Dynamic Memory

When programs are created with variables of a pre determined / fixed size, the overall program has a fixed size and uses a specific amount of memory at run time.

 

However when variable sizes are unknown, say for multiple objects being created or for user input (e.g. text form entry), it is not possible to pre-determine the memory requirements as, for example, we will not know how many objects will be created or how many characters a user may enter into a text form. We therefore need a method to create (and delete) memory 'on the fly', at run time.

 

The technique to allocate new storage at run time is known as Dynamic Memory management, and utilises the operator keywords, new and delete to allocate and deallocate storage, as required.

 

It is very important to ensure that storage is deallocated using the operator keyword delete, in order to stop memory leaks!

 

Storage is dynamically allocated using the operator keyword new followed by the data type, which returns a (void) pointer to address space on the heap.

 

For example, int *ptr = new int  ; declares an int pointer, which will be assigned the address returned by new at runtime. We can then assign values to the dereferenced *ptr as follows: *ptr = 555 ;  //just as an example.

 

Once used, we delete the storage space using the operator keyword delete as follows: delete ptr ;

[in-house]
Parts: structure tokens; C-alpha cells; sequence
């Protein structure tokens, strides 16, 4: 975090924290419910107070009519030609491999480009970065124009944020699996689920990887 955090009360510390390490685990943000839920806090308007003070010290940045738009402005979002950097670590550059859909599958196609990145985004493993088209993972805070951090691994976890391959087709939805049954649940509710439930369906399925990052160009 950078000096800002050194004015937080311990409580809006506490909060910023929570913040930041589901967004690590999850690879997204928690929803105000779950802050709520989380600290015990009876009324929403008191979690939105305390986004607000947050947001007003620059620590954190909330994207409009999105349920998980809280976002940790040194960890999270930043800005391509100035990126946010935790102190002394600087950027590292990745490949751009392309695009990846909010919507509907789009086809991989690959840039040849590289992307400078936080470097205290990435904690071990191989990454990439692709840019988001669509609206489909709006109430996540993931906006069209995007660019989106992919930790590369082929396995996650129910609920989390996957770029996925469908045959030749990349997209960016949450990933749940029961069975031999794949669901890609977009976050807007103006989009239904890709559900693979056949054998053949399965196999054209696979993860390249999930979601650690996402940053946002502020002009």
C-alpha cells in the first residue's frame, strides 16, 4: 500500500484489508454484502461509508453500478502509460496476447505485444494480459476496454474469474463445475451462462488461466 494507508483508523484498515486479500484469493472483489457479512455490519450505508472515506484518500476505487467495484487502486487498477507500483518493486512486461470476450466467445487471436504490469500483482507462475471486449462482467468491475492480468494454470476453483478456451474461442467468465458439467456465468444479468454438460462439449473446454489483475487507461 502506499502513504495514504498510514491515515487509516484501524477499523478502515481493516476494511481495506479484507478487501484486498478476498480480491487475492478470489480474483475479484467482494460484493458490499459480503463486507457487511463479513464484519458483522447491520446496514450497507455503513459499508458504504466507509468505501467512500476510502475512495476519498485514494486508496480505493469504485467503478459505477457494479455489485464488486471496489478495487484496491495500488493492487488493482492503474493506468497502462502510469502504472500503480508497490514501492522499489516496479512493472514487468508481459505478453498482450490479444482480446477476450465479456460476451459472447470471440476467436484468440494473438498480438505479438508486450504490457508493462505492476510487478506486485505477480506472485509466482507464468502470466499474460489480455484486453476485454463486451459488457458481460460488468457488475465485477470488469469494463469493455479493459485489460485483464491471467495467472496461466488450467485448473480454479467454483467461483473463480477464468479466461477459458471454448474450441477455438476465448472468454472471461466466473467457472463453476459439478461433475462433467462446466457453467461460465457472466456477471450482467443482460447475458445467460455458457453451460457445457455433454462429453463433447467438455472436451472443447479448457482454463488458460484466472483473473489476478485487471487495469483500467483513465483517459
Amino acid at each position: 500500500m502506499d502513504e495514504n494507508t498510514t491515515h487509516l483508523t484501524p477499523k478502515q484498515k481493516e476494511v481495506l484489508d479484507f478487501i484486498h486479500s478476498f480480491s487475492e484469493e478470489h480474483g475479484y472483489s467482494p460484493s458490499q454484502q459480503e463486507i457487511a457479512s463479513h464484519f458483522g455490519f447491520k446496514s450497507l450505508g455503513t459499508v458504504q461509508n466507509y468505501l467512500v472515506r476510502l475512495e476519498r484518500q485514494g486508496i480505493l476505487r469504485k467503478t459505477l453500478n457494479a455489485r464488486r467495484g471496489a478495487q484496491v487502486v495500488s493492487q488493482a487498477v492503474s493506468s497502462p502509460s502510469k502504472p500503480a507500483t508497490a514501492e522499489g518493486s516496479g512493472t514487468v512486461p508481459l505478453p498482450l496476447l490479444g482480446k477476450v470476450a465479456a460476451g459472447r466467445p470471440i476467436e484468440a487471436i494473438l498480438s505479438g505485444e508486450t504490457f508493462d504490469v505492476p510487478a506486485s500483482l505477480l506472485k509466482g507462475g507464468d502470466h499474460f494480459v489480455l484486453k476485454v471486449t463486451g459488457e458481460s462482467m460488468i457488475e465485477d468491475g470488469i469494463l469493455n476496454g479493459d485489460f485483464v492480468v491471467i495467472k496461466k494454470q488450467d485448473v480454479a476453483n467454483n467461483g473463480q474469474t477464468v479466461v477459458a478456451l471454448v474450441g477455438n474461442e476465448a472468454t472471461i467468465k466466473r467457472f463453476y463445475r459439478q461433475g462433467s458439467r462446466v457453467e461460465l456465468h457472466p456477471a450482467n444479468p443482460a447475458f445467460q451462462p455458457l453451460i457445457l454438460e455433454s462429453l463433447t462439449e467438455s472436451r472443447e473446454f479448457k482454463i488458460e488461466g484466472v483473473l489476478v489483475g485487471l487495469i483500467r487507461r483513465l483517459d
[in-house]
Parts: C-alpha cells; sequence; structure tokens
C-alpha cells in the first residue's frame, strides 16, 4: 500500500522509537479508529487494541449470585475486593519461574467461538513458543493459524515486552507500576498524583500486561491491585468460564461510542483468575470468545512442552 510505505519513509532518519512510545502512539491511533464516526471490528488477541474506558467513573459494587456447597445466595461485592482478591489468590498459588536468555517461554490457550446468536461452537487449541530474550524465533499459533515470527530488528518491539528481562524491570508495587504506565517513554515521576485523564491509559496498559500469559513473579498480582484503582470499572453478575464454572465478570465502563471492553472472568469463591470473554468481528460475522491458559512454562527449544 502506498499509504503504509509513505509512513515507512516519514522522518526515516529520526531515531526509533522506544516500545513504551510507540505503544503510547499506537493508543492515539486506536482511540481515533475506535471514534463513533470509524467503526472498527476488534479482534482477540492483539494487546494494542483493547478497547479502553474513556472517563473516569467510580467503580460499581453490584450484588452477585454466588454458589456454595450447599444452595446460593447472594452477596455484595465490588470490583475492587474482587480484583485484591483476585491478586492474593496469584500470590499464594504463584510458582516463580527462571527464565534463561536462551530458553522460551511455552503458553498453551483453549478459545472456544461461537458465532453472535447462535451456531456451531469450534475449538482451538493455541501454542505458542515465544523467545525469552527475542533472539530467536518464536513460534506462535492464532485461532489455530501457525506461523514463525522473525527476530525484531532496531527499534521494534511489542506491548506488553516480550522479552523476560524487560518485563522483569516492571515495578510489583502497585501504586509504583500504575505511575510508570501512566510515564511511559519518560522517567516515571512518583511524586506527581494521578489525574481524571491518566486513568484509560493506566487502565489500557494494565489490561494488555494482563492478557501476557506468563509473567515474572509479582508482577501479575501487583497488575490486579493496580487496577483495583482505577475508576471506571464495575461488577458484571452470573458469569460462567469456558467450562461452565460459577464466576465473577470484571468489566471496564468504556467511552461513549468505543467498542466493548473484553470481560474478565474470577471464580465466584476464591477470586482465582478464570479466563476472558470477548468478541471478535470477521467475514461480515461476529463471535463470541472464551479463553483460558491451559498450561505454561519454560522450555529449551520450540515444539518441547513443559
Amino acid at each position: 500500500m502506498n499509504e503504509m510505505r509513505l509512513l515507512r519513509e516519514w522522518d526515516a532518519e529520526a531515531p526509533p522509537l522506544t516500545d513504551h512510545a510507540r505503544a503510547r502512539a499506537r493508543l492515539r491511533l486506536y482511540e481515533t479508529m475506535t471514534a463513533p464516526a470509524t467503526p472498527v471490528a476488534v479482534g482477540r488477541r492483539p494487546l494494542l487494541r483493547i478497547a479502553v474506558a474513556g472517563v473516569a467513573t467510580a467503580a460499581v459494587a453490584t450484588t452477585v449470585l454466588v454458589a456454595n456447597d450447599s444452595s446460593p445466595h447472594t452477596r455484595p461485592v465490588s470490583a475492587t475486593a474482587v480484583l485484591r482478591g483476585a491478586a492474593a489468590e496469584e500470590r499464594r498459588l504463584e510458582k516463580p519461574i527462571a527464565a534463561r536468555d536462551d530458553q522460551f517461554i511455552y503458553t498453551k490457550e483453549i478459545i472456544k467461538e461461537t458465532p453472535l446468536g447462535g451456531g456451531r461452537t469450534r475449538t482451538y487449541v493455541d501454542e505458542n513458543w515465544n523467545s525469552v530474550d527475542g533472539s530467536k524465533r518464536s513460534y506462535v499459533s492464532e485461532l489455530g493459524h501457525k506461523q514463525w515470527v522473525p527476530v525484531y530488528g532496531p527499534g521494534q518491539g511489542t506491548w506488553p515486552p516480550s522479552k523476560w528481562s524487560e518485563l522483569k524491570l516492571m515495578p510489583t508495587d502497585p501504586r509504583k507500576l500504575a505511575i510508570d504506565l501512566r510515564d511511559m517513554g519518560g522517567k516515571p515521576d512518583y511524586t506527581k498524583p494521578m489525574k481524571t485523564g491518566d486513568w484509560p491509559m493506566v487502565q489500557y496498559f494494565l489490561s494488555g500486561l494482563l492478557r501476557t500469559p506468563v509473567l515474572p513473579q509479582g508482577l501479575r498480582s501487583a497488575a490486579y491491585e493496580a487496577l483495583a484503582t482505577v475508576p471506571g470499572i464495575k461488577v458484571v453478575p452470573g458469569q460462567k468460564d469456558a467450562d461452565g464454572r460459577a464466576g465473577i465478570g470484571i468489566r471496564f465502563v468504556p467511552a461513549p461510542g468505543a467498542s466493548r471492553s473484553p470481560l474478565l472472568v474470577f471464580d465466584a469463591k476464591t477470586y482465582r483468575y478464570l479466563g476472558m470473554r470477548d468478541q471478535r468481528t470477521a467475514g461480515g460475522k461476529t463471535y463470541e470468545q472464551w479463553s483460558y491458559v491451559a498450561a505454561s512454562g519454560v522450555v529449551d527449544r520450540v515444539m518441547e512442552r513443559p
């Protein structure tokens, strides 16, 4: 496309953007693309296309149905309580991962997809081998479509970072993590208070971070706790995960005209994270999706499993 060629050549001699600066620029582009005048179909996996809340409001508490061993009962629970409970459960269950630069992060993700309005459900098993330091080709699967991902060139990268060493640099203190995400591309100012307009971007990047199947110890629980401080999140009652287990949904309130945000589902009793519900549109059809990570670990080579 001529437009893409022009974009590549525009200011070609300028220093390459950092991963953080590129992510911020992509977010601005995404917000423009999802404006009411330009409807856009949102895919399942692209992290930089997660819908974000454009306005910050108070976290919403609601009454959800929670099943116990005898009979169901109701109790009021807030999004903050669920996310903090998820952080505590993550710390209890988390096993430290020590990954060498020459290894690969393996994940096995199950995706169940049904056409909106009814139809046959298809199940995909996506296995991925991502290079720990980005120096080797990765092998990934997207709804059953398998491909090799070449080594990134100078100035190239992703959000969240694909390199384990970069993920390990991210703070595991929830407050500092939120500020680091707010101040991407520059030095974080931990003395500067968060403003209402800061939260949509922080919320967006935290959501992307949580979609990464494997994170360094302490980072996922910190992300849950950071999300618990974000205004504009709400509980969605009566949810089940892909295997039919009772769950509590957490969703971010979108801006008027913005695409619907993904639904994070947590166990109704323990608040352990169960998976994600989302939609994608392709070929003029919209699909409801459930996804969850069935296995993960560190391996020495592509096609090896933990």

#include <iostream>
using namespace std;

int main() {

	int *myPtr ;  //just showing two techniques to assign new to  pointer
	myPtr = new int ;

	int *ptr = new int ;  //and here's the second version

	cout << "Please enter an integer: " << endl ;
	cin >> *myPtr ;

	cout << "Please enter another integer: " << endl ;
	cin >> *ptr ;

	cout << *myPtr << endl ;
	cout << myPtr << endl ;

	cout << *ptr << endl ;
	cout << ptr << endl ;

	delete myPtr ;

	delete ptr ;

	return 0;
}

Compile & Run:

Please enter an integer:
63
Please enter another integer:
49
63
0x3f1130
49
0x3f1140

 


 

 

Similarly, the operator keywords new[ ] and delete[ ] are used to allocate/deallocate storage for arrays:

#include <iostream>
using namespace std;

class myClass {

	public:
		myClass() {
			cout << "Constructor called!" << endl;
		}
		~myClass() {
			cout << "Destructor called!" << endl;
		}
};

int main() {

	myClass *myObject = new myClass[3];  //remembering new returns a pointer

	cout << myObject << endl ;  //just showing this is the same as first element 0

	for (int i = 0; i < 3; i++) {
		cout << &myObject[i] << endl ;
	}

	delete[] myObject ;

	return 0;
}

Compile & Run:

Constructor called!
Constructor called!
Constructor called!
0x711134
0x711134
0x711135
0x711136
Destructor called!
Destructor called!
Destructor called!

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